Discussion in 'Fine Living, Home, Design & Auto' started by idfnl, Jan 5, 2013.
Walnut gets lighter, and I think wenge might as well.
I have a many pieces of walnut furniture in my house, it darkens initially and I've yet to see it lighten unless left near a window.
Black walnut is what I would expect most americans are referring to when they speak of walnut (at least on the east coast) and that darkens.
Tiger maple gets lighter as it looses dark stain due to oxidation, so not the wood itself but the stain in a wood gets lighter.
Every piece of maple I've used for woodworking has darkened, even before finishing.
Most finishes yellow over time which adds to the effect of darkening, but for the sake of discussion I think that should be considered separately.
I agree that UV/direct sunlight is the main factor in wood changing colors. Lots of new high tech finishes come with a UV blocker, but this wouldn't apply to antiques.
The walnut I was referring to is eastern black walnut. I have found some purples and greens in some of my walnut, but usually it starts as a chocolate color then goes to a honey brown. I wish it would darken, but based on my last 6 or so projects, it hasn't.
I have a few hundred bd. ft. air drying outside my shop now.
Marshall, the only piece of walnut furniture i've had lighten up has been sitting near a large window for two years. Every other piece has darkened up within a few months of building. Significantly so and i recognize that because I usually prefer walnut to be really dark.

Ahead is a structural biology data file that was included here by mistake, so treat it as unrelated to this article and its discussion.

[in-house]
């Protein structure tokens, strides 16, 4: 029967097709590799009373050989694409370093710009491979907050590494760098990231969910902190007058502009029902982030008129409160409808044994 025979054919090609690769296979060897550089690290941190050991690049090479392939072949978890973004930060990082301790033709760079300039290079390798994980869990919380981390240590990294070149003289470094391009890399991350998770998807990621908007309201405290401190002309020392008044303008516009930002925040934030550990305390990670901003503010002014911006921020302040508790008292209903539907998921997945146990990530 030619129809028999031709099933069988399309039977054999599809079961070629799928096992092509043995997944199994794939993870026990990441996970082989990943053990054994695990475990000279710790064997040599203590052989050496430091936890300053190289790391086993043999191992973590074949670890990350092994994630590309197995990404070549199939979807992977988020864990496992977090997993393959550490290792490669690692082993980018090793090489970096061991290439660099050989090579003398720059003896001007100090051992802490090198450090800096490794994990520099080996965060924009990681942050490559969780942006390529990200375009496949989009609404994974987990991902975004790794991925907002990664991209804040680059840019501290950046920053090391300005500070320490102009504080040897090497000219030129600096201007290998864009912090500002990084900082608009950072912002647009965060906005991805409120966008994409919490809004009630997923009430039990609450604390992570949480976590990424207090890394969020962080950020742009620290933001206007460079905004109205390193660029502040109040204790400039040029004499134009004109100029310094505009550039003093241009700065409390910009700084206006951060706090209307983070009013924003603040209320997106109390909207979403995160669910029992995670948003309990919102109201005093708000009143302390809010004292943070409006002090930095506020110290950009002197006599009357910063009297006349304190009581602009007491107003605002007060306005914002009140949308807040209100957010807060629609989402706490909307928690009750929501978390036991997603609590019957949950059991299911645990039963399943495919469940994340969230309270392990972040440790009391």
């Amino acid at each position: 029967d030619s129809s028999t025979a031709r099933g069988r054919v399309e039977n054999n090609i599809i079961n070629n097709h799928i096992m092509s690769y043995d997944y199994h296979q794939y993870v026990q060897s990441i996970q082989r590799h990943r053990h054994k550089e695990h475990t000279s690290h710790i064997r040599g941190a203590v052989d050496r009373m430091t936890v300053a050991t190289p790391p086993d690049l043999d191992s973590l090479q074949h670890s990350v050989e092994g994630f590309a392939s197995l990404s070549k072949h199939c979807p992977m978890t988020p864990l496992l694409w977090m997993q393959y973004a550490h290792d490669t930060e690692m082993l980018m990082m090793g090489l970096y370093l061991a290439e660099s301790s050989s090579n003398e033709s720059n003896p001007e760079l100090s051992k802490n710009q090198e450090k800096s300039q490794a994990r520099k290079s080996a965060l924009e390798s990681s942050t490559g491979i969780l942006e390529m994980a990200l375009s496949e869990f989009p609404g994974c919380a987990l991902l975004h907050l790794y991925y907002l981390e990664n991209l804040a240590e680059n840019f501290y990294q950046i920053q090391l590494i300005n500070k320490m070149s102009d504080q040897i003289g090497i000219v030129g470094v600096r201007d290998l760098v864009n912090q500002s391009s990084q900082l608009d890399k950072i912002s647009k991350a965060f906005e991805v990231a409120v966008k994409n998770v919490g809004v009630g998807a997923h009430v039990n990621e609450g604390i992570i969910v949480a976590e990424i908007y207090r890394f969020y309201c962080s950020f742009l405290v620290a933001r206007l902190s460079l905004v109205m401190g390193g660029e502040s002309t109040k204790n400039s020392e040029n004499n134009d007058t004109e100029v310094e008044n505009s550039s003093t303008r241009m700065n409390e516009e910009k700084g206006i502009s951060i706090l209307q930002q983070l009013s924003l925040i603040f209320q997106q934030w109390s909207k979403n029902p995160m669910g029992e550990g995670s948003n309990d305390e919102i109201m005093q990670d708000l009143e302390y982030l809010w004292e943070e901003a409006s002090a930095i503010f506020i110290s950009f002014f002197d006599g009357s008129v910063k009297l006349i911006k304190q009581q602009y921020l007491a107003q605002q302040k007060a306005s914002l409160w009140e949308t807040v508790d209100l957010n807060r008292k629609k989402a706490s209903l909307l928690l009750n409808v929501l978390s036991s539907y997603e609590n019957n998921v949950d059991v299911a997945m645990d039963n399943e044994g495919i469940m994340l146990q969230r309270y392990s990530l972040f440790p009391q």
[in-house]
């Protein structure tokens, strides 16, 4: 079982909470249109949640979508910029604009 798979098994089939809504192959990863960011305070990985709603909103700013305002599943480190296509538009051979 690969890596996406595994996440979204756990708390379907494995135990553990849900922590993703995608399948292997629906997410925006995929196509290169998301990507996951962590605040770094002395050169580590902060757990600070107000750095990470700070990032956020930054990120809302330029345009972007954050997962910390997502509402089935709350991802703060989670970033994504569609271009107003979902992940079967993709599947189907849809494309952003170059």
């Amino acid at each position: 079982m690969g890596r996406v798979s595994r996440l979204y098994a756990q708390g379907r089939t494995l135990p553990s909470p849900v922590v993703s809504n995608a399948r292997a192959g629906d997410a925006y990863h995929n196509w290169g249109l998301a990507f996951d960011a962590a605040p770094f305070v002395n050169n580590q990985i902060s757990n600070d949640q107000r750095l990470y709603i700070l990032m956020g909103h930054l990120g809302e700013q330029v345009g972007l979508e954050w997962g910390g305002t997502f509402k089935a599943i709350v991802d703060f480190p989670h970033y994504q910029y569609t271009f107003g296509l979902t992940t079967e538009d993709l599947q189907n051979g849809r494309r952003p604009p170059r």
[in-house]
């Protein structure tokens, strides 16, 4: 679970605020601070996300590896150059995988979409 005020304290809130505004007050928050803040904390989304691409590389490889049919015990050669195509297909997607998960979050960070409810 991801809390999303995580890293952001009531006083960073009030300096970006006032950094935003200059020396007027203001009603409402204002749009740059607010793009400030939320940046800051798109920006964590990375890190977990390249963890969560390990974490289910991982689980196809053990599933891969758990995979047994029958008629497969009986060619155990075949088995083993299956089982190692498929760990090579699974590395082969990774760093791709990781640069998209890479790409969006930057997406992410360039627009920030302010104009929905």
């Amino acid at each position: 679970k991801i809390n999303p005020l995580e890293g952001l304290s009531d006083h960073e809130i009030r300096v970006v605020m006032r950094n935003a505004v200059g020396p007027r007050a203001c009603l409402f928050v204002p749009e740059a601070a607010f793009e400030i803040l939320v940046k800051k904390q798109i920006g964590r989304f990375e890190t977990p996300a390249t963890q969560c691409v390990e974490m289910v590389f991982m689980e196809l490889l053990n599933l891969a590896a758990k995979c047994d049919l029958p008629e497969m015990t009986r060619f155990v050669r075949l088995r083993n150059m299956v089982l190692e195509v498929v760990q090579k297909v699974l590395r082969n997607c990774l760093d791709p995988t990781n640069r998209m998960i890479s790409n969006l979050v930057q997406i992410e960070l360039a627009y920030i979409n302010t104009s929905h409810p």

Both oil finished and lacquer finished.
Here are some closeups of that table, what kind of wood do you think this is?
Medwed, here is a pic of that rug....
LOVE it...! Wonderful colors.
Collecting antiques doesn't make you gay, but it does make you buy curios.
Spoiler: Warning: Spoiler!
The wife and I, ahem, are gradually furnishing our house in the country here, and having fun buying from various local sales and antique shops. My favourite recent purchase is this -
It's a brass string box. I've never seen one in brass before (or since) - apparently it came from an old fashioned haberdashers in Herefordshire (where I bought it from an antique dealer). I love its solid, stately form. No marks on it, but I would guess early - mid 19th C?
Looks like oak, oak usually has that flecking in the grain when quarter sawn.
Yea, definitely looks like oak.
The rug looks beautiful too.
Enough about wood, here is some heavy metal
Is that a water jug for Absinthe?
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